9 Awesome Internet Things You Totally Forgot About, According To Reddit
Guys, isn't the Internet cool? I'm being genuine here, for once ever in my life. As Millennials, we grew up with it — literally. And one of my favorite things about "The Internet" is how it's constantly evolving, while one of my least favorite things is forgetting all the cool stuff about it as soon as new cool stuff comes along; thus, this Reddit thread that covers all the awesome, forgotten Internet things is very much the best. Just saying.
I'm not kidding when I say Millennials literally grew up with the Internet, by the way; the World Wide Web was invented in 1989. My, how the time flies, does it not?
One of the latest AskReddit topics, "What is something that was once AWESOME on the Internet that is now totally forgotten?" holds a special place in my heart. My parents were very wary of all the corruption that can happen to a young child's mind while plugged in and online, so the list of things I was not allowed to experience — AIM, MySpace, chatrooms — vastly outweighed all the things I could do.
I relished sites like Homestar Runner and StumbleUpon. I became extra obsessed with specific Youtube videos. Whenever I went to a friend's house, I insisted that we go online and chat with classmates on AOL — and that applied for pretty much any friend's house, since everyone except for me seemed to have AOL.
Here are nine things from that wonderful AskReddit thread that used to be awesome on the Internet, but which have now fallen by the wayside. Check out the full thread for more — but consider yourselves warned: You might lose hours to early Internet nostalgia.
1. AOL Instant Messenger
Confession: I did not have AIM. I never had the fun username, the fun away messages, the flirty exchanges about math class with my crush. None of that. But literally all of my friends did, so I lived vicariously through them. Now that most humans have Gmail accounts and thus access to Gchat, AIM has been rendered pretty obsolete. But it will always be on a pedestal in my heart.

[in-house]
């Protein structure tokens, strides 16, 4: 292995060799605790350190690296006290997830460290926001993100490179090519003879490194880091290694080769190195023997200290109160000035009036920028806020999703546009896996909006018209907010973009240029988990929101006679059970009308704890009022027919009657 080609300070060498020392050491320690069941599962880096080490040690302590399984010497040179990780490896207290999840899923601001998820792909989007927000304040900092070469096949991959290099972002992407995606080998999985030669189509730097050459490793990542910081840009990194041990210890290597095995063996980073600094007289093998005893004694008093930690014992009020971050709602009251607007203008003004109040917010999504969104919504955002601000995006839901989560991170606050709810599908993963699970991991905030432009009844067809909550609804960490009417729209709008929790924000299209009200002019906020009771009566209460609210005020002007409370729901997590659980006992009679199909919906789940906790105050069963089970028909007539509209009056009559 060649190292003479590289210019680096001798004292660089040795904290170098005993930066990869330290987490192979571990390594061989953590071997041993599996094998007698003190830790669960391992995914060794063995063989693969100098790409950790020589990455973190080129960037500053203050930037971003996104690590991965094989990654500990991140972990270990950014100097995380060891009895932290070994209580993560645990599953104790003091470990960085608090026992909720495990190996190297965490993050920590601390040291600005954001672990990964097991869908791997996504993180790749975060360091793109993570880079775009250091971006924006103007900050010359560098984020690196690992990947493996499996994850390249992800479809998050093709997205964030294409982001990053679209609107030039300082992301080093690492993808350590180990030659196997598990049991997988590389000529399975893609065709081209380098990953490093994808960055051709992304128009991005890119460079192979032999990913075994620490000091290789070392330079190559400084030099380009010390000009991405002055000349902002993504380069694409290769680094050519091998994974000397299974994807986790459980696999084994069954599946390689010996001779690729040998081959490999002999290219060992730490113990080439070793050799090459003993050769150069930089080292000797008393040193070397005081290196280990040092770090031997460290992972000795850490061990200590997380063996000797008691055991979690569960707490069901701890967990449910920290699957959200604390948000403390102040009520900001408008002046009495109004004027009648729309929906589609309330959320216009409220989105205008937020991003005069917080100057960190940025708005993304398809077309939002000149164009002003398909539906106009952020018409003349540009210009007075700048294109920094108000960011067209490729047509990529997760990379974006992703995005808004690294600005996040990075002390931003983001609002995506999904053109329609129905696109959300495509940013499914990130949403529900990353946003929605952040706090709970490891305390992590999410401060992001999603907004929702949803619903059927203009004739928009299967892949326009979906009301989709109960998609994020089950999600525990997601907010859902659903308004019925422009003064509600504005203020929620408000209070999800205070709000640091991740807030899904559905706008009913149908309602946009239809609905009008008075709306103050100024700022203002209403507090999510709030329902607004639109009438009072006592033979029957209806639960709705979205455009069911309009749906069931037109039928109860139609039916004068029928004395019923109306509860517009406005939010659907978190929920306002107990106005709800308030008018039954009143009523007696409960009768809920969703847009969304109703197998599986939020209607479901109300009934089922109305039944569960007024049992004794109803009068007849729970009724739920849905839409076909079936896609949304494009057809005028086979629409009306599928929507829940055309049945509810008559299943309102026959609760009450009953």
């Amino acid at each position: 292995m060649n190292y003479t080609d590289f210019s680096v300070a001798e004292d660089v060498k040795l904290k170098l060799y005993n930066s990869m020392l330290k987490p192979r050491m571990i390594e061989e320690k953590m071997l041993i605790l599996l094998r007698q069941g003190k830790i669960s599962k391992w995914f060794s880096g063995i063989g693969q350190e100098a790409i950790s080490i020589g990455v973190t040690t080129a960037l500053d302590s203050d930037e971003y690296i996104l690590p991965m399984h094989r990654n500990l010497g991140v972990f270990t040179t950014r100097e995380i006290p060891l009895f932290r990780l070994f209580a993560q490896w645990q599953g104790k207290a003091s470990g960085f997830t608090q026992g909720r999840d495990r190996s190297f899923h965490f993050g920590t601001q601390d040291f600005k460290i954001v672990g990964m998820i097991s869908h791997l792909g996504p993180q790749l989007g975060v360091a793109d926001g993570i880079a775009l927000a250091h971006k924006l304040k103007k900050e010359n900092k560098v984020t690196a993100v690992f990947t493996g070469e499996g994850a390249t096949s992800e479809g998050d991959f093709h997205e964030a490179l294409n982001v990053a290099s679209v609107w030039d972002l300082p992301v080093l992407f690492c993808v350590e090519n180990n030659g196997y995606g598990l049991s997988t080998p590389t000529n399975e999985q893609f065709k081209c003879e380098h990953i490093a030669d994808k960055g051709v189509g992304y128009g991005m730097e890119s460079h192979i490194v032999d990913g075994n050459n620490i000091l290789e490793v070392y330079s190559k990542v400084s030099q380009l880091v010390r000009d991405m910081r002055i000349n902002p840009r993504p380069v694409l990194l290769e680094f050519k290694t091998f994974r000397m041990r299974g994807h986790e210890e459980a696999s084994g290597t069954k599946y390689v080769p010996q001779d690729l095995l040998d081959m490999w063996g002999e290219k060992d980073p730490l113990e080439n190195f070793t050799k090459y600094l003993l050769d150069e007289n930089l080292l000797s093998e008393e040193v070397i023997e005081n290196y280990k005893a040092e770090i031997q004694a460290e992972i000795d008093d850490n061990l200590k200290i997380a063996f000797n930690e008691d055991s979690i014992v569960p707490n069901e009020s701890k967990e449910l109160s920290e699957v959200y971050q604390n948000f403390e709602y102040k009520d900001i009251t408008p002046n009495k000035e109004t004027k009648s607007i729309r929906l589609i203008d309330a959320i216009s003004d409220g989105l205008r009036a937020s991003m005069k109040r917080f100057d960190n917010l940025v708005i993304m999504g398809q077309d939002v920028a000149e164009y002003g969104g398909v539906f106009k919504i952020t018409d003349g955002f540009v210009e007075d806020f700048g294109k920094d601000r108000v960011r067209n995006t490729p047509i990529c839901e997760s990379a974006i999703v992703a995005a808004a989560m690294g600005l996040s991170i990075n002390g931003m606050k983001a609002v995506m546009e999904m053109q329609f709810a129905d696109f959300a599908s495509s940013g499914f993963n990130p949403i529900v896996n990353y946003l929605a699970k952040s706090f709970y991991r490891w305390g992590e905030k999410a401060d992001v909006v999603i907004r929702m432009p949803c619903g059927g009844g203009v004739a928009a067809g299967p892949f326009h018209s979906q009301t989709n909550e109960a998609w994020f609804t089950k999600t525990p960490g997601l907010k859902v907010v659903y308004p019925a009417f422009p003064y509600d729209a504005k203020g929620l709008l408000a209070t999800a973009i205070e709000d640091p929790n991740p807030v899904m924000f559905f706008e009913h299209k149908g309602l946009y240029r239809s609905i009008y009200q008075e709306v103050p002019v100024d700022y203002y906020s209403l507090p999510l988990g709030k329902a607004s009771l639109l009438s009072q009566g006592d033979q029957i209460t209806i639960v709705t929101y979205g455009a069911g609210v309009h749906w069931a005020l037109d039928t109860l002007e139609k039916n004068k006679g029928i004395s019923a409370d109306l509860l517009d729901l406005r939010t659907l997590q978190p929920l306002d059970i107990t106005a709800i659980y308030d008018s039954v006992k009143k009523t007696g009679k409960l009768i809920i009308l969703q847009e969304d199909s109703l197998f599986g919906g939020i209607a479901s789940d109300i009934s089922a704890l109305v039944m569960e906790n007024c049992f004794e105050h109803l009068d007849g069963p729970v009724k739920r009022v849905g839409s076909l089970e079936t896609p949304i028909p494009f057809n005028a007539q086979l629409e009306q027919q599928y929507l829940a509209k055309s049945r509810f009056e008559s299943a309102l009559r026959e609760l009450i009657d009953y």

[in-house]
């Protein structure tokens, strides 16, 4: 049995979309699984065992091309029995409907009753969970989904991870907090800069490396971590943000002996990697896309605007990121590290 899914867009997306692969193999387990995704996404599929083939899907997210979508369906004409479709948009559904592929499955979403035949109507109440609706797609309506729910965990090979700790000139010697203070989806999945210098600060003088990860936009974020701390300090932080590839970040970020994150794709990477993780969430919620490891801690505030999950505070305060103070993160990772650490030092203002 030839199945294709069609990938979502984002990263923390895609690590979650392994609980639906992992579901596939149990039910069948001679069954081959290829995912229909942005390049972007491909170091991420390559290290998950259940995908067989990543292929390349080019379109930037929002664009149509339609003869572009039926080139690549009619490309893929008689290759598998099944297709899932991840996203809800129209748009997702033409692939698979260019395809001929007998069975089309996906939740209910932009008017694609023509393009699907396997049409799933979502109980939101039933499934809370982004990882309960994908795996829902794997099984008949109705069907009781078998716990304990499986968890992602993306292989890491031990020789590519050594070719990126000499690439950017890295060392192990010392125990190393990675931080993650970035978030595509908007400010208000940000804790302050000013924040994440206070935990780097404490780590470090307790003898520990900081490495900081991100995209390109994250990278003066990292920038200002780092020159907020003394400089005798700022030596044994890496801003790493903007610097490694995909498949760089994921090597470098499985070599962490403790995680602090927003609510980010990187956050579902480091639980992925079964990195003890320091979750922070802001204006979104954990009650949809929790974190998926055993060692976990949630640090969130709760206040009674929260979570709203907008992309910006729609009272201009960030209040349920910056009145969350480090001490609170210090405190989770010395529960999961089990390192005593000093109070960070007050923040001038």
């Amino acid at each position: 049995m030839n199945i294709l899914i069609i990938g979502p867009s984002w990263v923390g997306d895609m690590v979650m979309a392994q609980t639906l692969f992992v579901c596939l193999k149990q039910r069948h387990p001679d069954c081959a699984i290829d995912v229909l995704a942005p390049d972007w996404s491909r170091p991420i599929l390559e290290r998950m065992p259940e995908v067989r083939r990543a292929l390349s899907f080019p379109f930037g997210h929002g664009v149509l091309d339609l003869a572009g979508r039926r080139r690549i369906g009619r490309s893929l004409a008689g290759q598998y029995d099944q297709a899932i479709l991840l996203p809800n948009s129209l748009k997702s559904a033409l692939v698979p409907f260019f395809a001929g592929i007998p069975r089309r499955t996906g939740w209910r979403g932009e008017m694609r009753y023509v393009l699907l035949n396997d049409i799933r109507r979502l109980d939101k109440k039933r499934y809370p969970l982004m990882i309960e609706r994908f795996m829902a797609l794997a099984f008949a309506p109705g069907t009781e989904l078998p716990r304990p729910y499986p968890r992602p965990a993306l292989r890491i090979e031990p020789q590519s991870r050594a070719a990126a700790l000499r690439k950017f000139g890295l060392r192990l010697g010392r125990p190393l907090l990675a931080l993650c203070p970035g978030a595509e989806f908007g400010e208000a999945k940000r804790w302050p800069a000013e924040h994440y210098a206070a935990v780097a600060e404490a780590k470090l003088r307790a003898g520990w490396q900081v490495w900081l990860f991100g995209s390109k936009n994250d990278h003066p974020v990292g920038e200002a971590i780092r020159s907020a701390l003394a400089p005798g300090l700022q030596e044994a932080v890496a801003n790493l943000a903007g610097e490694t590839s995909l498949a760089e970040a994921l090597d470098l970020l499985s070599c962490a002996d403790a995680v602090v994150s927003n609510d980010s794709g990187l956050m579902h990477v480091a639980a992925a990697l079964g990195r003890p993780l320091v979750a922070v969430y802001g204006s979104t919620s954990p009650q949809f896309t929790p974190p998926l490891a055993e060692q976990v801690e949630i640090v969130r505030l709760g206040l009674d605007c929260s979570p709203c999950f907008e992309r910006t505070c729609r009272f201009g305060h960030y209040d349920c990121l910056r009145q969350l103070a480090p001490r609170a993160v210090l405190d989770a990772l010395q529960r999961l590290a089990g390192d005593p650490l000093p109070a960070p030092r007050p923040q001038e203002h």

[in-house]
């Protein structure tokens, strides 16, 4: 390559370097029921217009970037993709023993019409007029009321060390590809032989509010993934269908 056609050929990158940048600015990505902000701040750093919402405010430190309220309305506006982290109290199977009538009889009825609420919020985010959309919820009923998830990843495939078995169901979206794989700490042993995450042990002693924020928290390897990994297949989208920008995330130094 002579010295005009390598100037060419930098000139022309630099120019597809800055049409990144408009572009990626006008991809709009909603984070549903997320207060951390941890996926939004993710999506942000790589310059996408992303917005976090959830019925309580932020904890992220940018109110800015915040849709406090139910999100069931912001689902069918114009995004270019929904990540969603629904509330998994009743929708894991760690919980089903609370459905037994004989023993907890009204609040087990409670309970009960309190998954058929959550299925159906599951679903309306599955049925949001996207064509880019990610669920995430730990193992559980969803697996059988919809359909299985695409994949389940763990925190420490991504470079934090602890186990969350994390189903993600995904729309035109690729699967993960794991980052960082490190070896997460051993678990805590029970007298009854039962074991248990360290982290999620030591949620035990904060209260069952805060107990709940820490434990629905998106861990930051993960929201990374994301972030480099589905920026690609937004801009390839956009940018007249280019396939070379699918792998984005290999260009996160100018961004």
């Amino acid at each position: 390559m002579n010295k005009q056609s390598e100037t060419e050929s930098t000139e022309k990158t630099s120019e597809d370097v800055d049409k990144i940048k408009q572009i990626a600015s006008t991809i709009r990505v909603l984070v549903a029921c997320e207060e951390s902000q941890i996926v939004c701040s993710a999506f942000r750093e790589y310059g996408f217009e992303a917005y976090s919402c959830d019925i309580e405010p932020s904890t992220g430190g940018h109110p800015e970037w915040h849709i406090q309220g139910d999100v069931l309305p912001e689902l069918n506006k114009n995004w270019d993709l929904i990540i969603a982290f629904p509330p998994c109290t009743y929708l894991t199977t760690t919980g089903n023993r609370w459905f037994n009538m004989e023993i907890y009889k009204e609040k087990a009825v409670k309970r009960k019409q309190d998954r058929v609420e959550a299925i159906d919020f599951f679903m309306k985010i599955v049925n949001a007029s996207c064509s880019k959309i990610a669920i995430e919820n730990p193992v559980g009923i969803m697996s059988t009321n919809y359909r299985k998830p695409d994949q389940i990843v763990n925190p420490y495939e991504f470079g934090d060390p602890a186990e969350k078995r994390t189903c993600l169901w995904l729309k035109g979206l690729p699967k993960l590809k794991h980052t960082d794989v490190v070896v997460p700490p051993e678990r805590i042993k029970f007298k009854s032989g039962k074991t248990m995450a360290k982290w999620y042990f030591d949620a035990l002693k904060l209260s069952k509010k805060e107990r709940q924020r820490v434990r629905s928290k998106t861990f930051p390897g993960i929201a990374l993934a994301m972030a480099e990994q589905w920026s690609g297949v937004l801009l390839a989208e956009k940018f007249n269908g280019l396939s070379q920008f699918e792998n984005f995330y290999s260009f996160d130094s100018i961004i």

Ah, Limewire, the dangerous-feeling peer-to-peer filesharing network. To answer your question, Mr. Falconfighter: Uh, not really. I mean, you can still download it for free, but there are a lot more limitations and also a lot more reliable and safer ways to download stuff on the Internet.
3. Homestar Runner
I was a weirdo in 7th grade, and it was a requirement among 7th grade weirdos to love Homestar Runner. Or at least, it was a requirement to pretend that you loved it and be able to understand what was happening when a bunch of tweens starting screeching "TROGDOORRR." For all of you people who were too busy "having boyfriends" or whatever, Homestar Runner was a site full of animated videos featuring badly drawn dragons and bad voiceover work. Very much still my aesthetic, so praise be that Homestar Runner is still a functioning site.
I mean, you can still bookmark stuff. My mom loves her bookmarks. I have Netflix bookmarked because I'm straight up too lazy to type it out. But there's really no need to do so anymore, because now we all just Google it. Sorry, Mom.
Maybe I'm old, but I feel like this site hit peak popularity my first year of college. The premise was pretty simple: it was like hitting shuffle on the Interwebs. Random websites would pop up, sometimes amazing, sometimes horrifying. It was favorite thing to do instead of studying for my Astronomy class. StumbleUpon is still around, though, so check it out if that's your thing.
6. Geocities Website Builder
With the arrival of platforms like Tumblr and Blogspot, Geocities became a whole lot less...necessary. Neocities, which self-describes as a "21st century reincarnation of Geocities," is like an HTML-focused Tumblr. With a much smaller pool of websites to commune with, but with a stronger focus on the creativity that can come from individually-created websites.
7. The "Numa Numa" Guy
Gary Brolsma was a recent high school graduate living in New Jersey when his lip-synced cover of "Dragostea din Tei" by Moldovan pop group O-Zone was suddenly, inexplicably everywhere. That was in 2004. In 2006, it had been viewed more than 700 million times. In 2010, Gary tried to launch the next CollegeHumor, called "Numa Network." You probably haven't heard of it because it didn't really ever take off.
8. The Hamster Dance
At one point, my cousin's family's home phone answering machine was just this song. I love my relatives; I hate this song. That's pretty much all I have to say about it.
Yet another "cool Internet thing" that I was not allowed to experience. MySpace still exists, but Facebook very swiftly dethroned it — and now, according to my 11-year-old students, Instagram has replaced Facebook. I will never be able to keep up.